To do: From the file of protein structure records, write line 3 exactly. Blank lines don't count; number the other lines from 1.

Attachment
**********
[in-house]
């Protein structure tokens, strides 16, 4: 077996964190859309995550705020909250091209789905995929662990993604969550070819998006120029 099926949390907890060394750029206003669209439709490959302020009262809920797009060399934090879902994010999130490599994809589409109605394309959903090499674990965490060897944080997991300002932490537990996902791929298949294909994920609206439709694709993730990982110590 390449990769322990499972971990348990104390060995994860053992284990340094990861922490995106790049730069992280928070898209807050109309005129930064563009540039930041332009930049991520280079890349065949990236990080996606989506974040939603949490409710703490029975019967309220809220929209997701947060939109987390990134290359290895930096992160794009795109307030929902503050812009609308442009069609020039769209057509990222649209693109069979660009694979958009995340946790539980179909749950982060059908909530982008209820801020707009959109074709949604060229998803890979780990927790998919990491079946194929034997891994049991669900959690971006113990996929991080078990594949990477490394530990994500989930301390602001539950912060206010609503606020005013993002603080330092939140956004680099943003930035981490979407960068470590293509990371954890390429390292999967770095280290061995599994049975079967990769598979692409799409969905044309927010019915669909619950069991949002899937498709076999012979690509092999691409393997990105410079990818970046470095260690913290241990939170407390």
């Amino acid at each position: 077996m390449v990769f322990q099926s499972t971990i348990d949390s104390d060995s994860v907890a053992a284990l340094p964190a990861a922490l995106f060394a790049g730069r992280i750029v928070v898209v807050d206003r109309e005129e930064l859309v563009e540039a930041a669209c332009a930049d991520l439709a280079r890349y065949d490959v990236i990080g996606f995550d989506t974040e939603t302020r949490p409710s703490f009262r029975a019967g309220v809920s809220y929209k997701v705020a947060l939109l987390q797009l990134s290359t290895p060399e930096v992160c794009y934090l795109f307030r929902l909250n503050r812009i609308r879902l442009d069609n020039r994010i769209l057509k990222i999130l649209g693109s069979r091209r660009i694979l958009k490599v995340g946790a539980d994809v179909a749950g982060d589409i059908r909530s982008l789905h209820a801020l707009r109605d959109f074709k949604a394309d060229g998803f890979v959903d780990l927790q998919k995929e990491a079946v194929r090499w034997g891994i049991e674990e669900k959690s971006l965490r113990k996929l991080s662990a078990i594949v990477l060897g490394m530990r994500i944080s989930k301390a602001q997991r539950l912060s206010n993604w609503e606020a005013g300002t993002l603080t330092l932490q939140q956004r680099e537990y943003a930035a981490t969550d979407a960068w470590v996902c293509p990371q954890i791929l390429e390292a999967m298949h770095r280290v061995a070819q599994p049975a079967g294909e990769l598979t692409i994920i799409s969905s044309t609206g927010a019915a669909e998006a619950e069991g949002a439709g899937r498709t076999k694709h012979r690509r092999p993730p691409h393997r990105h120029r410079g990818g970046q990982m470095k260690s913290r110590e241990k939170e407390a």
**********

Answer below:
């Amino acid at each position: 077996m390449v990769f322990q099926s499972t971990i348990d949390s104390d060995s994860v907890a053992a284990l340094p964190a990861a922490l995106f060394a790049g730069r992280i750029v928070v898209v807050d206003r109309e005129e930064l859309v563009e540039a930041a669209c332009a930049d991520l439709a280079r890349y065949d490959v990236i990080g996606f995550d989506t974040e939603t302020r949490p409710s703490f009262r029975a019967g309220v809920s809220y929209k997701v705020a947060l939109l987390q797009l990134s290359t290895p060399e930096v992160c794009y934090l795109f307030r929902l909250n503050r812009i609308r879902l442009d069609n020039r994010i769209l057509k990222i999130l649209g693109s069979r091209r660009i694979l958009k490599v995340g946790a539980d994809v179909a749950g982060d589409i059908r909530s982008l789905h209820a801020l707009r109605d959109f074709k949604a394309d060229g998803f890979v959903d780990l927790q998919k995929e990491a079946v194929r090499w034997g891994i049991e674990e669900k959690s971006l965490r113990k996929l991080s662990a078990i594949v990477l060897g490394m530990r994500i944080s989930k301390a602001q997991r539950l912060s206010n993604w609503e606020a005013g300002t993002l603080t330092l932490q939140q956004r680099e537990y943003a930035a981490t969550d979407a960068w470590v996902c293509p990371q954890i791929l390429e390292a999967m298949h770095r280290v061995a070819q599994p049975a079967g294909e990769l598979t692409i994920i799409s969905s044309t609206g927010a019915a669909e998006a619950e069991g949002a439709g899937r498709t076999k694709h012979r690509r092999p993730p691409h393997r990105h120029r410079g990818g970046q990982m470095k260690s913290r110590e241990k939170e407390a």